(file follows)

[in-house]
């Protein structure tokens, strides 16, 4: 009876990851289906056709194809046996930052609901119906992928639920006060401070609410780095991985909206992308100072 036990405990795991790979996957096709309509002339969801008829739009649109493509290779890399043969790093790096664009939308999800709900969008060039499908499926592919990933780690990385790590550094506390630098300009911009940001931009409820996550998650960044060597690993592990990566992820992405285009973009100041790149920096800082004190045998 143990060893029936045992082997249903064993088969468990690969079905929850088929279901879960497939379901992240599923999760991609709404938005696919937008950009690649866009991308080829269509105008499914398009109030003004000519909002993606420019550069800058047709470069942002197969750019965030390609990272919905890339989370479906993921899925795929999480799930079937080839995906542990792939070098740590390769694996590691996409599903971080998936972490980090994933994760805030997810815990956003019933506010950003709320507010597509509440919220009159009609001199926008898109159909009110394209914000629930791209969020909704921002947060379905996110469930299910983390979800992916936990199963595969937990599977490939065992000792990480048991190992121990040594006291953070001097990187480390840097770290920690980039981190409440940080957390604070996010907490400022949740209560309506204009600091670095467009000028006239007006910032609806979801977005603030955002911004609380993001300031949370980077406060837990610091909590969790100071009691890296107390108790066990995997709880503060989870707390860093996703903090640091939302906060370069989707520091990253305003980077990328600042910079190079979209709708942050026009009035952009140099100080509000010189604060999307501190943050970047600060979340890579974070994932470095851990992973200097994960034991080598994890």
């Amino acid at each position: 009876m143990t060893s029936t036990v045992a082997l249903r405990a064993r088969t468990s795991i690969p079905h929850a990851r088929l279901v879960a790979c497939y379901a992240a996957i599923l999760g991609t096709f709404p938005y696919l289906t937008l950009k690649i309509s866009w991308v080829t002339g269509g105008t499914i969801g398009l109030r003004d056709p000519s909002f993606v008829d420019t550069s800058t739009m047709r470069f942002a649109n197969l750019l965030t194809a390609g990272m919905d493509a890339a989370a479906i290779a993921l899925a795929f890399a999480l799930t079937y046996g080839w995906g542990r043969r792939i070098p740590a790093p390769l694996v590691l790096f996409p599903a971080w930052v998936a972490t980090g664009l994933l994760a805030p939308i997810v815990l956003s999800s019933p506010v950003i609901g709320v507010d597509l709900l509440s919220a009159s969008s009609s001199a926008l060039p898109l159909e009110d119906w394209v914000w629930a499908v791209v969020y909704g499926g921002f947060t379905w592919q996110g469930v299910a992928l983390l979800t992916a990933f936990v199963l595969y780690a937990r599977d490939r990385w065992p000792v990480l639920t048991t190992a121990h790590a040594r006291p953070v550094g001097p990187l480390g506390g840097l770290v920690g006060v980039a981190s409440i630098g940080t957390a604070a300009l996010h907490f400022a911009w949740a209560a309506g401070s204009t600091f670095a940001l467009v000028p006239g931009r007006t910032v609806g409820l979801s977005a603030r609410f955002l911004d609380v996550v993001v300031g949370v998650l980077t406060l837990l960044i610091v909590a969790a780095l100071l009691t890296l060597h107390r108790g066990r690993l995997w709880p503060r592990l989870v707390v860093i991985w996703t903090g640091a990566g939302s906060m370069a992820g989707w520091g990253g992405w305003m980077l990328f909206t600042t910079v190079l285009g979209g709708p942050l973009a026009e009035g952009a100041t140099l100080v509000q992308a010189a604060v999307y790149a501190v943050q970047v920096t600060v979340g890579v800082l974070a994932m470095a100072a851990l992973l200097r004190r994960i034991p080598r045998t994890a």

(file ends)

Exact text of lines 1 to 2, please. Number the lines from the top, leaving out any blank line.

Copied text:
[in-house]
């Protein structure tokens, strides 16, 4: 009876990851289906056709194809046996930052609901119906992928639920006060401070609410780095991985909206992308100072 036990405990795991790979996957096709309509002339969801008829739009649109493509290779890399043969790093790096664009939308999800709900969008060039499908499926592919990933780690990385790590550094506390630098300009911009940001931009409820996550998650960044060597690993592990990566992820992405285009973009100041790149920096800082004190045998 143990060893029936045992082997249903064993088969468990690969079905929850088929279901879960497939379901992240599923999760991609709404938005696919937008950009690649866009991308080829269509105008499914398009109030003004000519909002993606420019550069800058047709470069942002197969750019965030390609990272919905890339989370479906993921899925795929999480799930079937080839995906542990792939070098740590390769694996590691996409599903971080998936972490980090994933994760805030997810815990956003019933506010950003709320507010597509509440919220009159009609001199926008898109159909009110394209914000629930791209969020909704921002947060379905996110469930299910983390979800992916936990199963595969937990599977490939065992000792990480048991190992121990040594006291953070001097990187480390840097770290920690980039981190409440940080957390604070996010907490400022949740209560309506204009600091670095467009000028006239007006910032609806979801977005603030955002911004609380993001300031949370980077406060837990610091909590969790100071009691890296107390108790066990995997709880503060989870707390860093996703903090640091939302906060370069989707520091990253305003980077990328600042910079190079979209709708942050026009009035952009140099100080509000010189604060999307501190943050970047600060979340890579974070994932470095851990992973200097994960034991080598994890």